Higher interest rates are finally here, and many investors are scrambling to figure out what to do.
After the Federal Reserve raised rates in September to a range of 2.0% to 2.25%, we’ve seen some serious changes in the investing landscape. The rate on the 10-year Treasury hit a seven-year high of 3.25% this week, and the S&P 500 (.SPX) has been falling for much of this month.
While it’s important to keep a long-term perspective with your investments and not make hasty decisions, certain strategies are better suited for a rising rate regime than others. Whether your taste in risk runs spicy, medium or mild, these are some trades to consider:
3X Inverse Treasury Bonds ETF
When interest rates go up, bond prices go down. So why not bet big on this fundamental truth with Direxion Daily 20+ Year Treasury Bear ETF (TMV)? The fund seeks to generate three times the opposite daily movement of long-term U.S. government bonds. That’s great if rates rise and bond prices fall — this fund up over 15% in the last 30 days — but obviously will be not so hot if rates falter and bond prices rise once more.
An inverse real-estate fund
A more indirect way to profit from the pain caused by higher rates is through the Pro Shares Short Real Estate ETF (REK).This fund moves in the opposite direction of the Dow Jones U.S. Real Estate Index, an index that includes residential plays such as AvalonBay Communities (AVB) as well as commercial real-estate plays like mall operator Simon Property Group (SPG). Higher rates mean higher borrowing costs, which could impact demand and occupancy across all real estate segments.
Of course, one segment of the market that quite literally never needs to borrow is Big Tech. As of its last quarterly report, Apple Inc. (AAPL) had $71 billion in cash and $172 billion in long-term investments. Microsoft (MSFT) posted $133 billion in cash and equivalents. Sure, there’s volatility in the sector right now, but it may be wise to make bargain buys in behemoths with deep pockets.
The fact that gold investments like the popular SPDR Gold Shares ETF (GLD) tends to rise during periods of inflation hints that this could be a wise investment in times of rising rates, too. After all, rate hikes are normally driven by fears of inflationary pressures. Similarly, gold is an asset largely uncorrelated to stocks so it could give you a place to hide from market volatility or interest-rate risks. Just remember that gold is not a bulletproof investment either, and can come with extreme volatility of its own — particularly if conditions change.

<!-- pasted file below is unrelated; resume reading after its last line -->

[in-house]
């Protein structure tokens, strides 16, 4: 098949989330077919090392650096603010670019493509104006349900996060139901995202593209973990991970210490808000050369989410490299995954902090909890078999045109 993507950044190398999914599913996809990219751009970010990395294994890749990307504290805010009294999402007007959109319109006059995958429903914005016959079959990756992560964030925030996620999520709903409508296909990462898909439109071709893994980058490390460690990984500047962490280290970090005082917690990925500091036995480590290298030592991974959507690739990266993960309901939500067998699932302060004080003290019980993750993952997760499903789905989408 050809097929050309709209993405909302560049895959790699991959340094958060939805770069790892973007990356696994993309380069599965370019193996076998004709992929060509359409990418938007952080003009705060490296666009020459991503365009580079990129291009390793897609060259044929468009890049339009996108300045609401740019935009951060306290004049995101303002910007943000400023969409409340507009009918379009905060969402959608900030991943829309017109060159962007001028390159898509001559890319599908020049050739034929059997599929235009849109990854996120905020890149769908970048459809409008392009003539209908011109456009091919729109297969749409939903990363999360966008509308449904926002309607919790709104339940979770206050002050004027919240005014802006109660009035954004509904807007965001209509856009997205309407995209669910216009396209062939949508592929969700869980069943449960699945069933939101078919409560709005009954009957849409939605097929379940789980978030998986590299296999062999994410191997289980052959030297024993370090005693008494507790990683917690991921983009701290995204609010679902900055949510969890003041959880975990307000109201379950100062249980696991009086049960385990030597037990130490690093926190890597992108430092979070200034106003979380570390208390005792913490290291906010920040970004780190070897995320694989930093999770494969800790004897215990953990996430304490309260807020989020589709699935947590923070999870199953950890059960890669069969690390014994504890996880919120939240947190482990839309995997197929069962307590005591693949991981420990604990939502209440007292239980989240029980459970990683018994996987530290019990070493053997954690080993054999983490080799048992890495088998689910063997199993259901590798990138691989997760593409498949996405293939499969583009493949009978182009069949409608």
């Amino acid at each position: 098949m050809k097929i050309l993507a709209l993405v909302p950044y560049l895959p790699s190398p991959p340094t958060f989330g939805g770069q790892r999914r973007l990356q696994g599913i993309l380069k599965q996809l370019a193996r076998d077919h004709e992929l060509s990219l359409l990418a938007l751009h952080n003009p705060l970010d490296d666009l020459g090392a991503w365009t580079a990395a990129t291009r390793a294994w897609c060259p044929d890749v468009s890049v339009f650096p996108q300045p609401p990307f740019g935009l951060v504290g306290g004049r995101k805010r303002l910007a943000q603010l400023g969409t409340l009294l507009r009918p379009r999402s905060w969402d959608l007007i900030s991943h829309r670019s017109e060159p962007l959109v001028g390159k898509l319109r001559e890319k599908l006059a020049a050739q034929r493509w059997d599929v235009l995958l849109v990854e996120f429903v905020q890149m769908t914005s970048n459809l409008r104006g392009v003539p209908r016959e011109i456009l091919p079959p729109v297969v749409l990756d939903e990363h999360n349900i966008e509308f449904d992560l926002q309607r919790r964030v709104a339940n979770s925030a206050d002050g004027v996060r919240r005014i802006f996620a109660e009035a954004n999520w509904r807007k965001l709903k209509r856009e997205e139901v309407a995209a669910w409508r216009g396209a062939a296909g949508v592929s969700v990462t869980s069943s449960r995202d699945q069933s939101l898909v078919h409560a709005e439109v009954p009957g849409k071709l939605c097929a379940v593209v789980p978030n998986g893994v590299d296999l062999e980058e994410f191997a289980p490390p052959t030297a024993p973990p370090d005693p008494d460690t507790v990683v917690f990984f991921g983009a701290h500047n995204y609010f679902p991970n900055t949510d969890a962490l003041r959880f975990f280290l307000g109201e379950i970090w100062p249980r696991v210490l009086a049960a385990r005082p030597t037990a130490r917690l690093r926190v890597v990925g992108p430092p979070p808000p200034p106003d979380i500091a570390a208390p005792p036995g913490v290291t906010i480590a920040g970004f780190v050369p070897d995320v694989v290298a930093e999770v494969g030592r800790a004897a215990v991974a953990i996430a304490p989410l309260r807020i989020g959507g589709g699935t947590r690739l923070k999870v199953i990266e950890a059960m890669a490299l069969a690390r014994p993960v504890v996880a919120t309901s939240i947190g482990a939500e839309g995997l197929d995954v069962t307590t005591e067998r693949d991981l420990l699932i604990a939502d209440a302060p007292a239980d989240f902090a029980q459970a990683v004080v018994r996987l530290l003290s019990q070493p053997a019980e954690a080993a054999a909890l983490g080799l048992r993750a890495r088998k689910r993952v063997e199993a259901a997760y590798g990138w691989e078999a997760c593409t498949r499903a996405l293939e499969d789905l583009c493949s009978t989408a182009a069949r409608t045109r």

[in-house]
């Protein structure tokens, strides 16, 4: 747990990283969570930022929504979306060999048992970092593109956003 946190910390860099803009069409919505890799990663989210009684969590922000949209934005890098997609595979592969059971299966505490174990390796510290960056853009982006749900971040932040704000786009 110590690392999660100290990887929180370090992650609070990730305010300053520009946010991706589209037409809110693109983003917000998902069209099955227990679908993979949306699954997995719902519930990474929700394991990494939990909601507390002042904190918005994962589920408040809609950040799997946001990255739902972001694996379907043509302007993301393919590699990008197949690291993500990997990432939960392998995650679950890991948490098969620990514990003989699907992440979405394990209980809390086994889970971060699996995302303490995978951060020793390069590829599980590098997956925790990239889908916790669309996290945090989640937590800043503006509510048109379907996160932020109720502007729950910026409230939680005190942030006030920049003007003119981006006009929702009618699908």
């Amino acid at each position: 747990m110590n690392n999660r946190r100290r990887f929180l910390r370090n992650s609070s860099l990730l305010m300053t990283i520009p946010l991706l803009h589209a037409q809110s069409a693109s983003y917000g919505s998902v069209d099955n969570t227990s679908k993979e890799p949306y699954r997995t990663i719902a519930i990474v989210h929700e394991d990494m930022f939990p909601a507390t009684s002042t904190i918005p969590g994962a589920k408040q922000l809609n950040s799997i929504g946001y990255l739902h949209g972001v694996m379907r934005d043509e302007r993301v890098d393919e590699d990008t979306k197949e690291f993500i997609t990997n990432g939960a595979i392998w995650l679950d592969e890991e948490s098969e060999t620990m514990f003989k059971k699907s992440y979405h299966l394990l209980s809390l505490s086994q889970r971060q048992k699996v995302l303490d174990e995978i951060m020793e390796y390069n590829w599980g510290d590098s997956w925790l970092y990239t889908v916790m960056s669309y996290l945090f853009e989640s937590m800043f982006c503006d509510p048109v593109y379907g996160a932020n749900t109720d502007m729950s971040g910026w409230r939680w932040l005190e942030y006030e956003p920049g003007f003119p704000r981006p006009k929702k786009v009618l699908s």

Big banks like JPMorgan Chase (JPM) or Bank of America (BAC) will naturally raise borrowing costs on all kinds of loans and lines of credit as interest rates rise, but it’s naive to think they’ll also pass those rates on to savers. Instead, they’ll simply enjoy better margins. Similarly, insurance companies like Chubb Ltd. (CB) and American International Group (AIG) will profit from the “float” of premiums from their customers they can reinvest in low-risk interest-bearing assets. A diversified way to play this trend is the Financial Select Sector SPDR ETF (XLF).
Short-term corporate debt
Short-term bonds have less interest-rate risk than those with a decade or more to maturity. That’s good amid rising rates, but the trade-off is sacrificing some yield as you shorten your duration. The Vanguard Short-Term Corporate Bond ETF (VCSH) is a middle road, then, with a focus solely on corporate debt that can yield more than Treasurys. Right now the fund is down about 2% year to date and has a yield of 3.5%, compared with the decline in the iShares 20+ Year Treasury Bond ETF (TLT) of 9% with a 30-day yield of just 2.7%. Sure, it’s down — but is a much better alternative to long-term Treasurys.
If you don’t want an aggressive or tactical bet that tries to anticipate the future of interest rates, then consider the iShares Floating Rate Bond ETF (FLOT) that adjusts rates to keep up with the market in an attempt to protect your principal. That shows in that the ETF is pretty flat year-to-date while conventional bond funds have stumbled, but still offers a decent 2.6% yield. You won’t necessarily get the full income potential of a higher-rate environment, but you avoid the principal risk.
Another strategy to mitigate rising rates is to “ladder” your bond portfolio by ensuring the maturities cascade over time instead of coming due all at once. That allows you to slowly transition into newer, higher-yield bonds without selling out early and taking a principal hit. If this sounds like a lot to manage on your own, then consider the Invesco LadderRite 0-5 Year Corporate Bond Portfolio (LDRI) that takes short duration bonds and ladders them for investors. The yield is about 3% at present and should rise over time, and the principal value is rock steady over the long term.
High-yield savings account
Your principal is safe in a jumbo CD, and current rates online are in the ballpark of 2.1% for the best offers if you have more than $5,000 and are willing to give up some liquidity with a 12-month investment. If you can tie up funds for 18 months, the annual percentage yield can jump up to 2.7%. Considering that short-term bond funds like the SPDR Portfolio Short Term Treasury ETF (SPTS) only offer about 2.2% at present but still carry some investment risk, you may be better off simply shopping around for a CD instead of exploring Treasury bond funds with shorter durations.
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